Concerns for viability of North Yorkshire rural bus services post-pandemic

The Dalesbus at Usha Gap in Swaledale.

Concerns are mounting for North Yorkshire’s rural bus services with passenger numbers remaining well below pre-pandemic rates.

While numerous services were kept afloat across the county with £1.5m of subsidies from the county council before Covid, the county’s transport boss has stated many are now facing “great pressure” due to a lack of passengers.

Bus demand in Great Britain maintained its downward trend in the quarter before the pandemic, falling by 2.7 per cent, according to statistics published by the Department for Transport, but since Covid the number of passengers using North Yorkshire services has dropped by about 30 per cent.

North Yorkshire County Council’s older people’s champion Councillor Caroline Dickinson questioned whether the pandemic had led to a long-term shift in behaviour away from public to private transport.

The member for Northallerton said bus user groups were wanting more bus services in rural areas.

North Yorkshire County Council’s executive member for access, Councillor Don Mackenzie responded by issuing reassurances that the authority had launched initiatives to counter the drop in passengers.

He said alongside the Yorbus initiative, which the authority hopes to roll out elsewhere to improve access to public transport, the council was looking to develop services that were better value for money and more effective as part of its bus services improvement plan, valued at £116m over eight years.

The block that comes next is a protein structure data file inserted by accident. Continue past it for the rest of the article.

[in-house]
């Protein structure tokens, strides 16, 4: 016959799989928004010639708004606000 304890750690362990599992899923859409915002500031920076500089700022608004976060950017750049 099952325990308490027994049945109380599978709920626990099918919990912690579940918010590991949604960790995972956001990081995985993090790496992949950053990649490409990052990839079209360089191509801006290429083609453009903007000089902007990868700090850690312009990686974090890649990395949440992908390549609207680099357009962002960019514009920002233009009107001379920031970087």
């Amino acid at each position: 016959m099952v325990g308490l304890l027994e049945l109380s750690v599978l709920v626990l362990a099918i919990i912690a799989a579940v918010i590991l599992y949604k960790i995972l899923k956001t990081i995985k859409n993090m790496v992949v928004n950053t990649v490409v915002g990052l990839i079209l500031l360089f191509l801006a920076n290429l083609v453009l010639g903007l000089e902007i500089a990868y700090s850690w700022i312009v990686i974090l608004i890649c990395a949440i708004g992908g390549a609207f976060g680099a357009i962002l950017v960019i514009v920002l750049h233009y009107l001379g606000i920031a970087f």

Coun Mackenzie warned the council would always focus its available funds on where it would achieve the strongest outcomes.

He said: “Clearly bus services, like rail services, have suffered as a result of Covid.

“I understand passenger numbers are still well below where they were before Covid came along.

“We’re looking at something like 70 per cent patronage on bus services and because of that the commercial viability of especially rural services remains under great pressure.”

The executive also heard the first three months of Yorbus, its demand responsive travel pilot in the rural area surrounding Bedale, Ripon and Masham, had “exceeded expectations” and achieved the majority of its targets expected at six to 12 months in the first three months of service.

An officers’ report to the meeting stated: “Feedback from customers has, on the whole, been extremely positive, and the high levels of customer satisfaction are reflected in the number of repeat passengers using the service. During the quarter, 98.5 per cent of all completed bookings were made via the customer app and 1,541 accounts were created in the first three months, against a target of 171.”

Coun Mackenzie added: “At the moment we invest £1.5m a year subsidising rural bus services and in addition to that £7m a year on bus passes under the national concessionary travel scheme.

“We are doing plenty for it, but inevitably value for money will come into this. Our ultimate aim is to make rural bus services much more viable by improving patronage.”